Few flowering vines rival jasmine (Jasminum spp.) for fragrance, beauty and ease of growing. Common jasmine (Jasminum officinale), pink jasmine (Jasminum polyanthum) and angel wing jasmine (Jasminum nitidum) are all common varieties, each sharing a similarly sweet fragrance and starry flowers. Although they vary slightly in appearance, bloom time and hardiness, all jasmine species share similar growing requirements.
Location, Location, Location
Gardeners have two options when growing jasmine vines: they can grow them in the ground or in pots. Choosing a method depends on a couple of factors, most significantly the local climate.
Angel wing jasmine resents the cold and will only grow reliably outdoors within U.S. Department of Agriculture plant hardiness zones 10 to 11. Pink jasmine performs best in USDA plant hardiness zones 8 to 10, while common jasmine is hardier and will survive in USDA plant hardiness zones 7 to 10. Tender varieties can be grown in pots and brought indoors during the winter, although larger species such as pink jasmine quickly outgrow their planters and may prove too large for long-term container cultivation.
Planting and Potting
Regardless of the local climate, all jasmine varieties need:
Full sun exposure to encourage abundant blooming and dense foliage.
Moderately fertile soil to help support vigorous growth.
Fast drainage to prevent root problems.
Plant outdoor jasmine in a south-facing bed with a sturdy trellis or other structure for support. Jasmine tends to spread out, so keep that in mind when choosing a location. Smaller, tidier varieties such as angel wing jasmine need 3 to 4 feet of space, while pink and common jasmine must have at least 8 feet of space.
Pots provide a great option for gardeners in cooler climates or those with limited garden space. Sambac jasmine (Jasminum sambac), which grows best in USDA plant hardiness zones 8 to 11, works best for long-term container cultivation due to its tidy, shrublike growth habit. Plant in a pot that is 2 inches larger in diameter than the vine's original nursery container, and use standard potting soil. Make sure the pot has multiple drainage holes at the base. Keep them under the same conditions as garden-grown vines, and move tender varieties indoors to a warm room with south-facing windows during the winter months.
Moderation in All Things
Jasmine is a relatively carefree vine to grow, but it benefits from regular watering and feeding during the growing season. Water and fertilizer are especially important to potted jasmine due to their limited soil.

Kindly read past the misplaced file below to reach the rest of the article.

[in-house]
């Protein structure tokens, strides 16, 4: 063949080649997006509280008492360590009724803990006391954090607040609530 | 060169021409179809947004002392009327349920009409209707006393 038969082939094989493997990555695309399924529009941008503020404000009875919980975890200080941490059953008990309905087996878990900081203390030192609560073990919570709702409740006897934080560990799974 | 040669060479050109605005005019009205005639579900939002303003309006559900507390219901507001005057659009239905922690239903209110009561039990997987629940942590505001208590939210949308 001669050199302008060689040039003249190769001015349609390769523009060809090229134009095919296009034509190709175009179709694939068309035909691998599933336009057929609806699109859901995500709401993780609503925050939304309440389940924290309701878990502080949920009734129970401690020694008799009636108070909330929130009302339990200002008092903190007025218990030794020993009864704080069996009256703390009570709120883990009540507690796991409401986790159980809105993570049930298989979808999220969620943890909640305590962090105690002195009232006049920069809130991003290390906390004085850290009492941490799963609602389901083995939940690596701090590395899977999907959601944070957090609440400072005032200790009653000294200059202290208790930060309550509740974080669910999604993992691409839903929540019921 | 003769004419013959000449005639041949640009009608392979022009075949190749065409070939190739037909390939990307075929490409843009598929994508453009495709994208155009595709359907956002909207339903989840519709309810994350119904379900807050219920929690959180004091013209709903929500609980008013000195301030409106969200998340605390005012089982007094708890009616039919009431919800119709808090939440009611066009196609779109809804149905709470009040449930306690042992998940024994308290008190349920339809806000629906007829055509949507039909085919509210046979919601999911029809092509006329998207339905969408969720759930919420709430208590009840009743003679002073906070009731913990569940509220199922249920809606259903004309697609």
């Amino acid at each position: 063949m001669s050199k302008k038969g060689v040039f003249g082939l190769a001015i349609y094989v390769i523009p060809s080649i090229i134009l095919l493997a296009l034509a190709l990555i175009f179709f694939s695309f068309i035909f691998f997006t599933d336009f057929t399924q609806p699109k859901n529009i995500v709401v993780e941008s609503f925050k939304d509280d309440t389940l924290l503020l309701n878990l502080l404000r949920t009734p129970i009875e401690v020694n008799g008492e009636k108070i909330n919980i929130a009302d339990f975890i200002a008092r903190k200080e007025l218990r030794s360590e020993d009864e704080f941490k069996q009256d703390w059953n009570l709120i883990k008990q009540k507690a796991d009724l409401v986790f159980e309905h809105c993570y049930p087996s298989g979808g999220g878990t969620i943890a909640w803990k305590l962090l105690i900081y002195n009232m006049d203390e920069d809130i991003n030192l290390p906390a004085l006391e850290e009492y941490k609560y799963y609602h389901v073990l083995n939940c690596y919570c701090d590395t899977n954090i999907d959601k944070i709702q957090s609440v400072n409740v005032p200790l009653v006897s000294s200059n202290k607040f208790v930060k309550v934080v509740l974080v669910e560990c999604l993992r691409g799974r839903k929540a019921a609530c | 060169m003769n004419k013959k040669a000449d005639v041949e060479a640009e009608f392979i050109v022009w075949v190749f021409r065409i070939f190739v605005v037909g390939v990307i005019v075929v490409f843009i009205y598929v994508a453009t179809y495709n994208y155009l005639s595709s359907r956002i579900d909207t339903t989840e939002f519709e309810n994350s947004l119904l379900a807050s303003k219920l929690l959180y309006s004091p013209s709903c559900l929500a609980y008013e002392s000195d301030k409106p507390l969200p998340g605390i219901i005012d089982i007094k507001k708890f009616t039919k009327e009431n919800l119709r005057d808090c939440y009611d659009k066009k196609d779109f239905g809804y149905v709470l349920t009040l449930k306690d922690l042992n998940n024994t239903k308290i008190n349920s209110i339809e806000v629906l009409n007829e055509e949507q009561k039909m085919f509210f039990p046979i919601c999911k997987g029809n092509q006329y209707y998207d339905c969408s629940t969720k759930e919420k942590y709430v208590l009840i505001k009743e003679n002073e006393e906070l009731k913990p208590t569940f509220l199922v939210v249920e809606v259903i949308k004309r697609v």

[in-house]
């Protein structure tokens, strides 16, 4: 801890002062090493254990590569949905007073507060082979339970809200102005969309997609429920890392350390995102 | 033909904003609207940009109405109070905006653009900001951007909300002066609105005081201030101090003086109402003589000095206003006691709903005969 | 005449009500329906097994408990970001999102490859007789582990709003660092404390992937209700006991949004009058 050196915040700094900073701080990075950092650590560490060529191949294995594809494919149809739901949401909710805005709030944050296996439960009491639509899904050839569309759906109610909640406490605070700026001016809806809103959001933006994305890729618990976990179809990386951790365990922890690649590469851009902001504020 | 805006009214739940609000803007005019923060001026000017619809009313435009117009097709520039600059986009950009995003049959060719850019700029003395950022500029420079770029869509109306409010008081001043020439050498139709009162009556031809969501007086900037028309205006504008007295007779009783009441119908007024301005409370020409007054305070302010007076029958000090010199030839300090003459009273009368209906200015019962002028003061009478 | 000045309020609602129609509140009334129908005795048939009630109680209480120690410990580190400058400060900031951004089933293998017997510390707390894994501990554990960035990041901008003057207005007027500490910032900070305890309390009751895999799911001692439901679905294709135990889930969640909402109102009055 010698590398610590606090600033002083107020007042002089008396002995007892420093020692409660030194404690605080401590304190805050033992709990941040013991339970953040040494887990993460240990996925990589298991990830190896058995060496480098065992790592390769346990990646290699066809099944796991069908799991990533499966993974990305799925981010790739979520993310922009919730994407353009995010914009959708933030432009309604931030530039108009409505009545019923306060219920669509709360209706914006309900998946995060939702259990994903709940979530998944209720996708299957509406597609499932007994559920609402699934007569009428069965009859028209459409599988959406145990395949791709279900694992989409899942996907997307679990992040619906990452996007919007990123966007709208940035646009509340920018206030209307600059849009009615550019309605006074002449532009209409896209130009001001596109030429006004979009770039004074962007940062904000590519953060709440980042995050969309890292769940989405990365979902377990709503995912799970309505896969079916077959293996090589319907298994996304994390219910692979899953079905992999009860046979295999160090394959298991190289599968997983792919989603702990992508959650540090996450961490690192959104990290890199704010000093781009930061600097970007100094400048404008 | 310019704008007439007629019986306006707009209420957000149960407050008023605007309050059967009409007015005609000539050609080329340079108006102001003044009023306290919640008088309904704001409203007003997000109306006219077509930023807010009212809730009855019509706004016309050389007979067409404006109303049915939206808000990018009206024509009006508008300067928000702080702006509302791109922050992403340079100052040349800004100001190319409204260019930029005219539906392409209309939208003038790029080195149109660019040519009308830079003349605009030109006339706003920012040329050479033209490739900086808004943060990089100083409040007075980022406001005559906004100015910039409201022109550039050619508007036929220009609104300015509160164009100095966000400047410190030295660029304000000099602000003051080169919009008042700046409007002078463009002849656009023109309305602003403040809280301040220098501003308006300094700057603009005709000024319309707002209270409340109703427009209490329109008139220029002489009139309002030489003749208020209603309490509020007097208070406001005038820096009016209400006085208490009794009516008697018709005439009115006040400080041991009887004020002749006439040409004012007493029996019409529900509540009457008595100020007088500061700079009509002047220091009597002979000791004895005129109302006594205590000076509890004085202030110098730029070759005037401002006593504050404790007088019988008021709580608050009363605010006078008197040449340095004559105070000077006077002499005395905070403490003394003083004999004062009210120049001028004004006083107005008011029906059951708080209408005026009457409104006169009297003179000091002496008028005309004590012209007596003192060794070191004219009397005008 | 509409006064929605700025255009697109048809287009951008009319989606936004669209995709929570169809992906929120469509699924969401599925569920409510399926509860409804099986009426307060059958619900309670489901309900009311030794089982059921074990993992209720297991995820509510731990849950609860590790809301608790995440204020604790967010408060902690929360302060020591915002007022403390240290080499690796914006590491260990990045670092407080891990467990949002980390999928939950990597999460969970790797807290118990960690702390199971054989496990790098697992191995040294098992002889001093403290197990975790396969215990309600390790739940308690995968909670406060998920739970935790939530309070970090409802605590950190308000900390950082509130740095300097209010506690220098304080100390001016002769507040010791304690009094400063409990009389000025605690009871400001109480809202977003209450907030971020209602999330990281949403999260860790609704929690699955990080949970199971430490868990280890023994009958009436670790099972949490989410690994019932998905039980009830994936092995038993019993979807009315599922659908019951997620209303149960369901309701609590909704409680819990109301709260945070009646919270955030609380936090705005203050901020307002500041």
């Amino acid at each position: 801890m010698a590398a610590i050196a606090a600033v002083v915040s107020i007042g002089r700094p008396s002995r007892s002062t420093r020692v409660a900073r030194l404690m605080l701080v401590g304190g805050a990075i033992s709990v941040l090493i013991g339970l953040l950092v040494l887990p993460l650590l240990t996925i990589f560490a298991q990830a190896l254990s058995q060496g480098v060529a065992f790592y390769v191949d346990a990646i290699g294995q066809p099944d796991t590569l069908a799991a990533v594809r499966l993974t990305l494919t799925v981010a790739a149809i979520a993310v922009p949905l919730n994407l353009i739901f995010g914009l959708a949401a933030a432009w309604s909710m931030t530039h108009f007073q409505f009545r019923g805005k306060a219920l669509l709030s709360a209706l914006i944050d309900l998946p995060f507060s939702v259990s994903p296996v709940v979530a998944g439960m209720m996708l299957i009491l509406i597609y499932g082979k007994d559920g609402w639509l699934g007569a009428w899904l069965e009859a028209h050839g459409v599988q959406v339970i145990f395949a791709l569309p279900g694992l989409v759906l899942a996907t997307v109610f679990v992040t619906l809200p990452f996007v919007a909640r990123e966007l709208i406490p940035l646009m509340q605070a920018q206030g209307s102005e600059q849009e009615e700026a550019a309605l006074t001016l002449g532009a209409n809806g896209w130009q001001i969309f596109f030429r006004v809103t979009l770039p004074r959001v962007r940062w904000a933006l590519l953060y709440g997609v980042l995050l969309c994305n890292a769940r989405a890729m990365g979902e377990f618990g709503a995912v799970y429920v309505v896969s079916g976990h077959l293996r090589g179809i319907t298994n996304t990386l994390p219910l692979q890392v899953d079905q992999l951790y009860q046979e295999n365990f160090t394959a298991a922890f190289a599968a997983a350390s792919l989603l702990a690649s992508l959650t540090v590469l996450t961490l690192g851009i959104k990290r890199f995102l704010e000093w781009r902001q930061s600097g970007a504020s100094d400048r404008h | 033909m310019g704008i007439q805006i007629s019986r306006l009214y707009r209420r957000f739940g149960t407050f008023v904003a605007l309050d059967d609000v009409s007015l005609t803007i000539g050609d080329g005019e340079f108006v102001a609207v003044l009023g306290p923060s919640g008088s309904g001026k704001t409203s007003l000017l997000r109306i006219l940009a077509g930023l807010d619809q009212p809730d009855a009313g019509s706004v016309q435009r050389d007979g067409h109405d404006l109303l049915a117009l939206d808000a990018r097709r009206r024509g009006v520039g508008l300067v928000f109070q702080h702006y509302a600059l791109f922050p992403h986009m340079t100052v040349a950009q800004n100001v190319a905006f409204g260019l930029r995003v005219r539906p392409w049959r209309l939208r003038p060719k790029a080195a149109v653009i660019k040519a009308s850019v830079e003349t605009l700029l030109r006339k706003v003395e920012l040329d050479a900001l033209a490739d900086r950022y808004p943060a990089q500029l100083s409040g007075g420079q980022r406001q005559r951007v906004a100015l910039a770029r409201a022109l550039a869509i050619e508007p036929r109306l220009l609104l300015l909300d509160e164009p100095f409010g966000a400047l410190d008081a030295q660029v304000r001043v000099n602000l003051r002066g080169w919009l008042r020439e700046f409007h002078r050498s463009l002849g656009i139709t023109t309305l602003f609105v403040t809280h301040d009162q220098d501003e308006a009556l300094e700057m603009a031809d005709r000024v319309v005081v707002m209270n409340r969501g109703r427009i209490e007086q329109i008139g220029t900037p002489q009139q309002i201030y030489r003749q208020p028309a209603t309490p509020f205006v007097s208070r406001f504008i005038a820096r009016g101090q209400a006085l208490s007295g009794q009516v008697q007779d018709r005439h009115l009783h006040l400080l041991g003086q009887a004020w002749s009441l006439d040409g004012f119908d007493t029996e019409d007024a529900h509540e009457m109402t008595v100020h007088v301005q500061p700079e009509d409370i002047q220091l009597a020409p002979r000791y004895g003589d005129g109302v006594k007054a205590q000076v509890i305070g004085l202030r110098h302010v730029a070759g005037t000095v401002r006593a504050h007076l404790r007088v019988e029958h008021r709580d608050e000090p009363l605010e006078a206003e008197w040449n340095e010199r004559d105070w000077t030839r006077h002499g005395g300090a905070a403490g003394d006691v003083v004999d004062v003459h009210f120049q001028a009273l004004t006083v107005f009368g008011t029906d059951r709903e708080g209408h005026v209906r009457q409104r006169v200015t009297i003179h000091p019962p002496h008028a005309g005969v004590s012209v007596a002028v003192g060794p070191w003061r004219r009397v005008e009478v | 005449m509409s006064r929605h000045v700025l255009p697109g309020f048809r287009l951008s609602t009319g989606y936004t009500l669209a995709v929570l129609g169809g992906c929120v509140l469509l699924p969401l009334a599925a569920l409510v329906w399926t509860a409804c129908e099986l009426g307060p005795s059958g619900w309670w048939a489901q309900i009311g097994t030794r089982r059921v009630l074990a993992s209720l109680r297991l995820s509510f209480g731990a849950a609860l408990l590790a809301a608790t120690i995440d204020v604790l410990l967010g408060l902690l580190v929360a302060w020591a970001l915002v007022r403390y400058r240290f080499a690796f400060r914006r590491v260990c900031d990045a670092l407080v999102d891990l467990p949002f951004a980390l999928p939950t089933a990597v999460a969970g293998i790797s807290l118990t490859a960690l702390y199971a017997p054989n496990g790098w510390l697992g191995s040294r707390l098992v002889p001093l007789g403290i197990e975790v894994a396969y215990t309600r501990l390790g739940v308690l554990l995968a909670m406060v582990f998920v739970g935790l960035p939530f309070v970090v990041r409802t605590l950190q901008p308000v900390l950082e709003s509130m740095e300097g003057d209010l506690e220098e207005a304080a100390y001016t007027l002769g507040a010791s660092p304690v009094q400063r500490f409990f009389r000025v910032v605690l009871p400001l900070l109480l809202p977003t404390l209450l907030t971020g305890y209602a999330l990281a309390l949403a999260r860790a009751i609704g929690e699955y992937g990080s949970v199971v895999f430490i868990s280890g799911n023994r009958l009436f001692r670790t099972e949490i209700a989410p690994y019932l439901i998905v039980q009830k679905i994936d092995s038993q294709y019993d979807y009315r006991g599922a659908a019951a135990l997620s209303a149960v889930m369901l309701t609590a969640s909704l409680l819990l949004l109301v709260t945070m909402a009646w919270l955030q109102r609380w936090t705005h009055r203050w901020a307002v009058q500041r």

Jasmine needs roughly 1 inch of water each week, whether from rainfall or from a hose. Water deeply but infrequently during the summer months, and allow the soil to dry out completely on the surface before watering again. Weekly watering is best in most areas, although more frequent watering may be necessary during times of extreme heat and low rainfall, especially if the vine shows signs of stress such as wilting. In winter, water garden-grown jasmine plants only if no rain falls for longer than two weeks.
Potted jasmine needs more frequent watering, so check the soil twice weekly and water whenever the soil feels dry on the surface. Water until the excess liquid drains from the bottom of the pot and let the soil dry out in the top 1/2 inch between waterings. Potted jasmine needs less frequent watering during the winter months; let the top 1 inch of soil dry out, then water until the soil is very moist and let the excess water drain off.
Jasmine is not a heavy feeder, but most vines benefit from extra nutrients during the spring and summer months to support their vigorous growth and rampant blooming. Jasmine grown under light shade needs less fertilizer than those grown in full sun; don’t feed them if they look spindly or if their leaves turn yellow.
Mix 1/4 teaspoon of water soluble, 15-15-15 or 7-9-5 fertilizer with 1 gallon of water.
Water once a week with the fertilizer solution.
Discontinue feeding garden-grown jasmine in mid- to late autumn and during the winter months so the vine has a chance to rest.
Resume feeding in spring once all frost danger has passed and the soil has warmed.
Continue feeding potted jasmine year-round, but dilute the fertilizer by half during the winter months.
- Missouri Botanical Garden: Jasminum officinale
- Monrovia: Pink Jasmine
- Monrovia: Angel Wing Jasmine
- Floridata: Jasminum sambac
- Logee's Plants for Home and Garden: Cultural Information-Jasminum
- National Gardening Association: Growing Jasmine in a Container
- Clemson Cooperative Extension: Jasmine
- White Flower Farm: Growing Guide Jasmine Plants
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